The Effect of Stemming on Arabic Text Classification: An Empirical Study

The Effect of Stemming on Arabic Text Classification: An Empirical Study

Abdullah Wahbeh (Dakota State University, USA), Mohammed Al-Kabi (Yarmouk University, Jordan), Qasem Al-Radaideh (Yarmouk University, Jordan), Emad Al-Shawakfa (Yarmouk University, Jordan) and Izzat Alsmadi (Yarmouk University, Jordan)
Copyright: © 2013 |Pages: 19
DOI: 10.4018/978-1-4666-3898-3.ch013
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Abstract

The information world is rich of documents in different formats or applications, such as databases, digital libraries, and the Web. Text classification is used for aiding search functionality offered by search engines and information retrieval systems to deal with the large number of documents on the web. Many research papers, conducted within the field of text classification, were applied to English, Dutch, Chinese, and other languages, whereas fewer were applied to Arabic language. This paper addresses the issue of automatic classification or classification of Arabic text documents. It applies text classification to Arabic language text documents using stemming as part of the preprocessing steps. Results have showed that applying text classification without using stemming; the support vector machine (SVM) classifier has achieved the highest classification accuracy using the two test modes with 87.79% and 88.54%. On the other hand, stemming has negatively affected the accuracy, where the SVM accuracy using the two test modes dropped down to 84.49% and 86.35%.
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1. Introduction

The tremendous growth of available Arabic text documents on the Web and databases have posed a major challenge on researchers to find better ways to deal with such huge amount of information in order to enable search engines and information retrieval systems to provide relevant information accurately, which has become a crucial task to satisfy the needs of different end users.

Text classifications, and its techniques, have become a major tool for dealing with the large amount of available data on the Web and databases. Text classification is the task of automatically assigning text documents to one or more predefined categories based on content and linguistic features (Gharib et al., 2009; Mesleh et al., 2007; Rahman et al., 2003; Zubi, 2009; Al-Harbi et al., 2008). Several researches applied text classification and its techniques to English and other European languages. On the other hand, few researchers have addressed the issue of Arabic text classification.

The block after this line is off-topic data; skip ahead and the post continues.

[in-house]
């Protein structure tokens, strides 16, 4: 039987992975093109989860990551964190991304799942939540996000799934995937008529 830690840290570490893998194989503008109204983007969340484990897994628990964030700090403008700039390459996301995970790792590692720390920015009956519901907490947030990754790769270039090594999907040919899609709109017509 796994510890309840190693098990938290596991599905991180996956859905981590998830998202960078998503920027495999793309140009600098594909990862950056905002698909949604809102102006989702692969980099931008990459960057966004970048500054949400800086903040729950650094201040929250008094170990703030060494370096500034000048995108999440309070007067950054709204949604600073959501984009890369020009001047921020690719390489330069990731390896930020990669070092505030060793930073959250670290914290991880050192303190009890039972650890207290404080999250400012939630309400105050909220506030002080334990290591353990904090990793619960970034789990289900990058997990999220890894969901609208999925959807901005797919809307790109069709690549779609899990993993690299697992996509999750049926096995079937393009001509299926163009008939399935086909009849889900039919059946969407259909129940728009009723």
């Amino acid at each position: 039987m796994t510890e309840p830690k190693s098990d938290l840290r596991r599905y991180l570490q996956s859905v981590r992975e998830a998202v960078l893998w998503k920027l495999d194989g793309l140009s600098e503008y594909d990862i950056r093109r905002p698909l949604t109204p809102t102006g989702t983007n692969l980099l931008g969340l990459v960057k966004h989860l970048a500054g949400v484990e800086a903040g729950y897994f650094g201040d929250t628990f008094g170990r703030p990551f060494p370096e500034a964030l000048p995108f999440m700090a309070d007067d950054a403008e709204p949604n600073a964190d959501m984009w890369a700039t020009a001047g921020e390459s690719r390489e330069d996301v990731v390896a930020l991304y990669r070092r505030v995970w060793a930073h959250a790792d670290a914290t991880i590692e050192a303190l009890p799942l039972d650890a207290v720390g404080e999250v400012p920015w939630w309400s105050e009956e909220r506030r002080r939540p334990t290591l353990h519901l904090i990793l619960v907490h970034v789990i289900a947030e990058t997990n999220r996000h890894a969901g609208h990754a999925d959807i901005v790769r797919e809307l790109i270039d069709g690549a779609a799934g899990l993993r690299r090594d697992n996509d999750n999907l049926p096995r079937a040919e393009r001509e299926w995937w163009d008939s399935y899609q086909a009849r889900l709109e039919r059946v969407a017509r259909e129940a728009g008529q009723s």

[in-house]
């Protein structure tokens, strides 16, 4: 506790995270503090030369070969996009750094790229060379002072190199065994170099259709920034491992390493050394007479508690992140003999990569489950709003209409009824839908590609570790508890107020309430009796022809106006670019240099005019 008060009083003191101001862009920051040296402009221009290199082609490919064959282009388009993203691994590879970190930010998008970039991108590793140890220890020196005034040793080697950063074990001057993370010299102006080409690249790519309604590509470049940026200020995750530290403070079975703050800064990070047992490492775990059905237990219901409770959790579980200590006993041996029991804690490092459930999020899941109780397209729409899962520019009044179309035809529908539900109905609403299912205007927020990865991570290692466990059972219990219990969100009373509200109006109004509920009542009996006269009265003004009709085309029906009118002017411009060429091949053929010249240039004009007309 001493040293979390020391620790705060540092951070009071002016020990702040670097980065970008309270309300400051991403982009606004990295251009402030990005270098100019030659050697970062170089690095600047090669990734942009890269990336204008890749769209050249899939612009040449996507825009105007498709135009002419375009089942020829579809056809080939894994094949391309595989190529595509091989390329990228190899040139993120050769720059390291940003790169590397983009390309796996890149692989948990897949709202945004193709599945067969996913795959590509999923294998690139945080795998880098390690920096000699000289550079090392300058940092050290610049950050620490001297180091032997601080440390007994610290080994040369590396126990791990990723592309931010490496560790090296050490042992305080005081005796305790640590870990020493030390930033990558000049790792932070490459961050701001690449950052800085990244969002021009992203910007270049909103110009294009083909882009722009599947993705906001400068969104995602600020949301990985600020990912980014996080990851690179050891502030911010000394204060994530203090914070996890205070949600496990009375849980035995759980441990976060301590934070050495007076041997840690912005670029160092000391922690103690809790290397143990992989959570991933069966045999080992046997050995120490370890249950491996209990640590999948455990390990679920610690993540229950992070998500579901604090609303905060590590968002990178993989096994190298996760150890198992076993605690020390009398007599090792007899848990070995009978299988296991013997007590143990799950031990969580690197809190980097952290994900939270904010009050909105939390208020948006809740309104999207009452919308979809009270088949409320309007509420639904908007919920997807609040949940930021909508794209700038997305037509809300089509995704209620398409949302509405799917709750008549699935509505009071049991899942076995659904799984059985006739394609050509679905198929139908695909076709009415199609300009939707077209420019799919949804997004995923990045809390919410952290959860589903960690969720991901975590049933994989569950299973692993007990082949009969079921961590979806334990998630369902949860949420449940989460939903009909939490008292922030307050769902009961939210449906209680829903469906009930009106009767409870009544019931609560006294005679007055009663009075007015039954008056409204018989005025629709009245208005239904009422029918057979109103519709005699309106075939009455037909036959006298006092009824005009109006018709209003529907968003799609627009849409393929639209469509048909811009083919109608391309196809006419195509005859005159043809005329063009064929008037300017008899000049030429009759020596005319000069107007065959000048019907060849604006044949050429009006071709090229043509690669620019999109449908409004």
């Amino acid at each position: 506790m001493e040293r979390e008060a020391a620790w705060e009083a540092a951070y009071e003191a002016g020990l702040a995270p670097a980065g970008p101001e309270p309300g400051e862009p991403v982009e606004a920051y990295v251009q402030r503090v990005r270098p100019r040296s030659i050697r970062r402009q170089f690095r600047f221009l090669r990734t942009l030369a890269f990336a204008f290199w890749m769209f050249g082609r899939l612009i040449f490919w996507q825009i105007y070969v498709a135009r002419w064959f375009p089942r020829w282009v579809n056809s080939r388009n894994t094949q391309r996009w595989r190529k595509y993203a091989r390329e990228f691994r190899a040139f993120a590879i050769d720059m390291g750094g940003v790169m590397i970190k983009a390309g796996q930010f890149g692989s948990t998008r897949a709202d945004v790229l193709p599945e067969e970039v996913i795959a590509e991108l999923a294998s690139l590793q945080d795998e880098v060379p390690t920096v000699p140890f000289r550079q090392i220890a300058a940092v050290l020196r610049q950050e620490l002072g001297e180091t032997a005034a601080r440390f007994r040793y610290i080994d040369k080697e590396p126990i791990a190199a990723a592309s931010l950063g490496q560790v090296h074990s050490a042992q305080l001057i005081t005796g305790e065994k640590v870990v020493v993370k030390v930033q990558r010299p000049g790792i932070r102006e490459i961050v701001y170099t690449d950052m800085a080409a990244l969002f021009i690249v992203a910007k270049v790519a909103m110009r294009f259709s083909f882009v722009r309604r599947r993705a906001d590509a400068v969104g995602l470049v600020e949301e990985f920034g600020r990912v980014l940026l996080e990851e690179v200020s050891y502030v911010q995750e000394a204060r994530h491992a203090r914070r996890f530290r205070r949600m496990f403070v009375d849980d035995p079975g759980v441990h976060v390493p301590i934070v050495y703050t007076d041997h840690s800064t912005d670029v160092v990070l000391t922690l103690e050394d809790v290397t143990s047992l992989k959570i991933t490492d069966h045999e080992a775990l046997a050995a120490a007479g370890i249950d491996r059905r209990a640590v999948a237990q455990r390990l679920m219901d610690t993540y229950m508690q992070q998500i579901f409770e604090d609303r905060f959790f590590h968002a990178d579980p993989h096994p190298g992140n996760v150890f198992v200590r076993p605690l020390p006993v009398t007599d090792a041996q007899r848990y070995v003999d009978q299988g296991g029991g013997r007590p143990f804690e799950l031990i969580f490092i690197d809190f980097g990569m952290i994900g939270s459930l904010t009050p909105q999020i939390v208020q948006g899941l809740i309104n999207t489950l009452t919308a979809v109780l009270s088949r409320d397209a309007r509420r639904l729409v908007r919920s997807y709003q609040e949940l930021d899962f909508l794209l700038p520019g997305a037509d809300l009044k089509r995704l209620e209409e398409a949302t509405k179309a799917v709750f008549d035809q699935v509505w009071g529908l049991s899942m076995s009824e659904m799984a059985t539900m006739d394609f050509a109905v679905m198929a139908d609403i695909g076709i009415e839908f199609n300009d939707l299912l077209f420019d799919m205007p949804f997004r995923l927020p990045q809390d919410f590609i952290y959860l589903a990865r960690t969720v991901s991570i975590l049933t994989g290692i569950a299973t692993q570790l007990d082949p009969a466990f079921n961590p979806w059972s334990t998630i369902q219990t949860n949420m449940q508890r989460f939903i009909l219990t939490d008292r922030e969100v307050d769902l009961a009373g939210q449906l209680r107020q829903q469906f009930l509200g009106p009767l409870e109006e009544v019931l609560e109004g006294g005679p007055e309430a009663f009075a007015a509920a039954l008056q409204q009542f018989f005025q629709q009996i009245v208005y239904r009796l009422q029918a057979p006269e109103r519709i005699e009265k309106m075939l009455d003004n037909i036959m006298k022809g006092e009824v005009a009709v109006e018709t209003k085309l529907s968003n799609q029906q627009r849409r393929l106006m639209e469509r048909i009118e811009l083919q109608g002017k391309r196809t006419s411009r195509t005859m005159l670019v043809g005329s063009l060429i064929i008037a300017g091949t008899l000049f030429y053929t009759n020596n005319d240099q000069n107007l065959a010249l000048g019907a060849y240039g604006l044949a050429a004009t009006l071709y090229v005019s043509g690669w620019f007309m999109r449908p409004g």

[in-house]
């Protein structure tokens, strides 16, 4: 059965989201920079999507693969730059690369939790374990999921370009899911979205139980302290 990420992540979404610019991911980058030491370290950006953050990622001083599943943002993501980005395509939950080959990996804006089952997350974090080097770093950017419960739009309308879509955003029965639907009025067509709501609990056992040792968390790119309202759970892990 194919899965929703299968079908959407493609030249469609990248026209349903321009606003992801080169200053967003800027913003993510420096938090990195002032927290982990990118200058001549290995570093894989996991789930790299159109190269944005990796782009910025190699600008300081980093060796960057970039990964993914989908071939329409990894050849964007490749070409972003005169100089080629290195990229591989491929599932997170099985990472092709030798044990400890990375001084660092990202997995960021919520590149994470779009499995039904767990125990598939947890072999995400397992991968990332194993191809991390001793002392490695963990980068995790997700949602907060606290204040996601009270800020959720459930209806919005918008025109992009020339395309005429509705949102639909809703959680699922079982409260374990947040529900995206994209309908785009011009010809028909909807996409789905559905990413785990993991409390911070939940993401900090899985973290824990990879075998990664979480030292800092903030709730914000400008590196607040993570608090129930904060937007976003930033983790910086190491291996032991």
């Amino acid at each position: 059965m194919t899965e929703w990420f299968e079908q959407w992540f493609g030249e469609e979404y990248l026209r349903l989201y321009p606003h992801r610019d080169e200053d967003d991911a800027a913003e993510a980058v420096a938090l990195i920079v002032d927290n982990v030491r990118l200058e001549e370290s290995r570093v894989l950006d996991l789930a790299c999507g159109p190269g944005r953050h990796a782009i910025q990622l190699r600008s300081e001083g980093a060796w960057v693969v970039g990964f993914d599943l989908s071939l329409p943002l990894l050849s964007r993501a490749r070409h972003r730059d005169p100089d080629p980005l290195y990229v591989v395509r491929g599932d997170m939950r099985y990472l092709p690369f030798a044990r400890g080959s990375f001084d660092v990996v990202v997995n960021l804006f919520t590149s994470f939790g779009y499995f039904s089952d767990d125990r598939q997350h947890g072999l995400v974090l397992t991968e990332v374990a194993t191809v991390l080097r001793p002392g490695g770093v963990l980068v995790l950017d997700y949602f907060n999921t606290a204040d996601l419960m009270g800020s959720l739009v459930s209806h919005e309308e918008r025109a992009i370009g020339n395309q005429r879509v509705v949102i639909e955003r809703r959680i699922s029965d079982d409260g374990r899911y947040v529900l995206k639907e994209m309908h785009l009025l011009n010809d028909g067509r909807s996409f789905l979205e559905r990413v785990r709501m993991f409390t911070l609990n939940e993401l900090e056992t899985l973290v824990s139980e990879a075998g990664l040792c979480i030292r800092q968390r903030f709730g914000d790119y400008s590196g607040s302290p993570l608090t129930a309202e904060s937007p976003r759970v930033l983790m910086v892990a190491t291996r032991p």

Text preprocessing and preparation; especially for Arabic, is a crucial task in several applications including; information retrieval, text mining, and natural language processing where the processing tasks include different stages such as: stop word removal and stemming. Stemming tries to reduce a word to its stem (Al-Shammari et al., 2008), stemming process uses word morphological analysis in order to get the word’s stems (Sembok et al., 2011).

Stemming is a very important technique that is usually used in information retrieval and data mining as well as many other NLP applications. Stemming is important for some natural languages and unimportant in others. As reported by Sembok et al. (2011) and Al-Shammari (2008), stemming has the following benefits:

  • Stemming helps in reducing the size of the index terms.

  • Stemming is used in information retrieval systems to reduce variant word forms to common roots in order to improve retrieval effectiveness.

Arabic is a language used by millions of people around the world in more than 25 countries. Arabic consists of 28 letters, three vowels and the remaining letters are consonants. Each letter has a different style depending on its position in the word (Duwari, 2007; Kadri et al., 2006) Arabic is a highly inflectional and derivative language which makes morphological analysis a very complex task. Moreover, Arabic do not use capitalizations in order to differentiate nouns form other words in documents (El-Halees, 2010). Arabic words have two distinctive genders, feminine and masculine; three numbers, singular, dual, and plural; and three grammatical cases, nominative, accusative, and genitive (Omer et al., 2010). Finally, the Arabic language consists of three types of words; nouns, verbs and particles; where nouns and verbs are derived from a limited set of about 10,000 roots (Said et al., 2009). All these characteristics make Arabic text classification a difficult task when comparing it with other text classification tasks that deal with English and other languages.

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